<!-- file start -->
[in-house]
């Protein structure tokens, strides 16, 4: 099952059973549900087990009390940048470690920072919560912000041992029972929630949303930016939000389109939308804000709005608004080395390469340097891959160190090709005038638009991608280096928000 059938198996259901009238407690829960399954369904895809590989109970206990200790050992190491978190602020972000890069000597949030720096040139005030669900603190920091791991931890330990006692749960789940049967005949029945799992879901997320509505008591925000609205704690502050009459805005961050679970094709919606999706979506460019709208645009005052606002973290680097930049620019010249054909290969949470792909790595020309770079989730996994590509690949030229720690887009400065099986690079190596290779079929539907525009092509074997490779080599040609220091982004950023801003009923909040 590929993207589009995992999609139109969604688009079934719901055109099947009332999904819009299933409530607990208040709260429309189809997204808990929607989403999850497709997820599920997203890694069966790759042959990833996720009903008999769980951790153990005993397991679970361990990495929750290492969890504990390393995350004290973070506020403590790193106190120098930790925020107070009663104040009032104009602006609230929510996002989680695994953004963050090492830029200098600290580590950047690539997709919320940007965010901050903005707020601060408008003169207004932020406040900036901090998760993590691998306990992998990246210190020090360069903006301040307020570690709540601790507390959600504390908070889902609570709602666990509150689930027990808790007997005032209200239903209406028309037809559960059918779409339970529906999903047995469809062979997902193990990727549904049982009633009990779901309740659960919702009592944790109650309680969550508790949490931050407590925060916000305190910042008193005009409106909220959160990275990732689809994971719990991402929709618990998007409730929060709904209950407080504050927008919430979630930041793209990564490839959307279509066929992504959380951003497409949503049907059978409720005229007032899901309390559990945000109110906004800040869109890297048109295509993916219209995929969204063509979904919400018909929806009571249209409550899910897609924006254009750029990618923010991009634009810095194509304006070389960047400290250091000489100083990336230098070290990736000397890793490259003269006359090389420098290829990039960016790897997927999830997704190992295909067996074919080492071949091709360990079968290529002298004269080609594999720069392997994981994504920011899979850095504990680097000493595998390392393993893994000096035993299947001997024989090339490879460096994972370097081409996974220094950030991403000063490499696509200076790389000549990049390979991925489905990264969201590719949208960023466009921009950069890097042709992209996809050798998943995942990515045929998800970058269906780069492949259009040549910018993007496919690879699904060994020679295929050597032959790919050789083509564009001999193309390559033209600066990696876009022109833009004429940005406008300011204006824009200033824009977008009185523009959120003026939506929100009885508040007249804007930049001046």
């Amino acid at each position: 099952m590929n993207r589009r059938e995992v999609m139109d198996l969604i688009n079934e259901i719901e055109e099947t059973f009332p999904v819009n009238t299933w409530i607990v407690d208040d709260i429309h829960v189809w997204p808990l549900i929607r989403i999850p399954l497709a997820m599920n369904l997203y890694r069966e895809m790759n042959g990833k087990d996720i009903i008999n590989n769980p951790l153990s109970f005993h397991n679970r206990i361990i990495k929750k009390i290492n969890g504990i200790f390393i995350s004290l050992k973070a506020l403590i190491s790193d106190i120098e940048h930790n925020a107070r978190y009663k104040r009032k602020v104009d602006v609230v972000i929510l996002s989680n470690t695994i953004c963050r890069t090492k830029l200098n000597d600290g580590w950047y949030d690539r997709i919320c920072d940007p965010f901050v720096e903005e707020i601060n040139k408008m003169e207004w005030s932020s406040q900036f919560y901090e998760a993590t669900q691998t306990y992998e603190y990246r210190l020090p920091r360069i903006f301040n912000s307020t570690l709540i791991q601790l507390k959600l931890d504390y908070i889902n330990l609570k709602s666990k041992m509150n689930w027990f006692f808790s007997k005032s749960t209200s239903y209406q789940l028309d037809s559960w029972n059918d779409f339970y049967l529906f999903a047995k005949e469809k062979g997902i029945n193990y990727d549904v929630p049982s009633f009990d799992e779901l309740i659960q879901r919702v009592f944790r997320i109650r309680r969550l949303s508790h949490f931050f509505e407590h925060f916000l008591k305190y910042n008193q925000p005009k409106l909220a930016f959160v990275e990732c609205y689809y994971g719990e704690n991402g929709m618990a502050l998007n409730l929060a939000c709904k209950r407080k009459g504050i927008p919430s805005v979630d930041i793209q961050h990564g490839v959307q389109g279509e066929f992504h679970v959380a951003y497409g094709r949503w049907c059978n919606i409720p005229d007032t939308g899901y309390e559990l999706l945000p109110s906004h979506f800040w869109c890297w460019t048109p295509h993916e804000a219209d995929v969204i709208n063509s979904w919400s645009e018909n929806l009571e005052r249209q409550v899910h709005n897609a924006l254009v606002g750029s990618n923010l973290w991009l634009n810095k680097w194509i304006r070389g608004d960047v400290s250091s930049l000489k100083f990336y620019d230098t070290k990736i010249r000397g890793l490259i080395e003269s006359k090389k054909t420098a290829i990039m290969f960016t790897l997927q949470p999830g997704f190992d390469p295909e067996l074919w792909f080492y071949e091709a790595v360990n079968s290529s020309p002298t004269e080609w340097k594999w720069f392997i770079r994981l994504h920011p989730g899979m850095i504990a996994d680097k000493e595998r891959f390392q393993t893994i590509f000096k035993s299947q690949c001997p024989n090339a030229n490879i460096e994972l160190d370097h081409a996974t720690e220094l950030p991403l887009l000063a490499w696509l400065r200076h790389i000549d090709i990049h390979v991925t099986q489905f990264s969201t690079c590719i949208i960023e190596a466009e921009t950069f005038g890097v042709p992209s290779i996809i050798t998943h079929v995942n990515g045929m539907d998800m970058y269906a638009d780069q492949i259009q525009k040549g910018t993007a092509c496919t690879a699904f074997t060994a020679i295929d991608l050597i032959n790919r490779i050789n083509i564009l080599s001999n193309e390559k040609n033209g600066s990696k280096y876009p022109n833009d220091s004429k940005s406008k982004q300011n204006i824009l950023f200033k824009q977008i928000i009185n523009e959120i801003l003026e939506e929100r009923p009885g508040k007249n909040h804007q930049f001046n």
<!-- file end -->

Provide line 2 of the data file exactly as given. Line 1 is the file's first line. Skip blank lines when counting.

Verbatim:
């Protein structure tokens, strides 16, 4: 099952059973549900087990009390940048470690920072919560912000041992029972929630949303930016939000389109939308804000709005608004080395390469340097891959160190090709005038638009991608280096928000 059938198996259901009238407690829960399954369904895809590989109970206990200790050992190491978190602020972000890069000597949030720096040139005030669900603190920091791991931890330990006692749960789940049967005949029945799992879901997320509505008591925000609205704690502050009459805005961050679970094709919606999706979506460019709208645009005052606002973290680097930049620019010249054909290969949470792909790595020309770079989730996994590509690949030229720690887009400065099986690079190596290779079929539907525009092509074997490779080599040609220091982004950023801003009923909040 590929993207589009995992999609139109969604688009079934719901055109099947009332999904819009299933409530607990208040709260429309189809997204808990929607989403999850497709997820599920997203890694069966790759042959990833996720009903008999769980951790153990005993397991679970361990990495929750290492969890504990390393995350004290973070506020403590790193106190120098930790925020107070009663104040009032104009602006609230929510996002989680695994953004963050090492830029200098600290580590950047690539997709919320940007965010901050903005707020601060408008003169207004932020406040900036901090998760993590691998306990992998990246210190020090360069903006301040307020570690709540601790507390959600504390908070889902609570709602666990509150689930027990808790007997005032209200239903209406028309037809559960059918779409339970529906999903047995469809062979997902193990990727549904049982009633009990779901309740659960919702009592944790109650309680969550508790949490931050407590925060916000305190910042008193005009409106909220959160990275990732689809994971719990991402929709618990998007409730929060709904209950407080504050927008919430979630930041793209990564490839959307279509066929992504959380951003497409949503049907059978409720005229007032899901309390559990945000109110906004800040869109890297048109295509993916219209995929969204063509979904919400018909929806009571249209409550899910897609924006254009750029990618923010991009634009810095194509304006070389960047400290250091000489100083990336230098070290990736000397890793490259003269006359090389420098290829990039960016790897997927999830997704190992295909067996074919080492071949091709360990079968290529002298004269080609594999720069392997994981994504920011899979850095504990680097000493595998390392393993893994000096035993299947001997024989090339490879460096994972370097081409996974220094950030991403000063490499696509200076790389000549990049390979991925489905990264969201590719949208960023466009921009950069890097042709992209996809050798998943995942990515045929998800970058269906780069492949259009040549910018993007496919690879699904060994020679295929050597032959790919050789083509564009001999193309390559033209600066990696876009022109833009004429940005406008300011204006824009200033824009977008009185523009959120003026939506929100009885508040007249804007930049001046």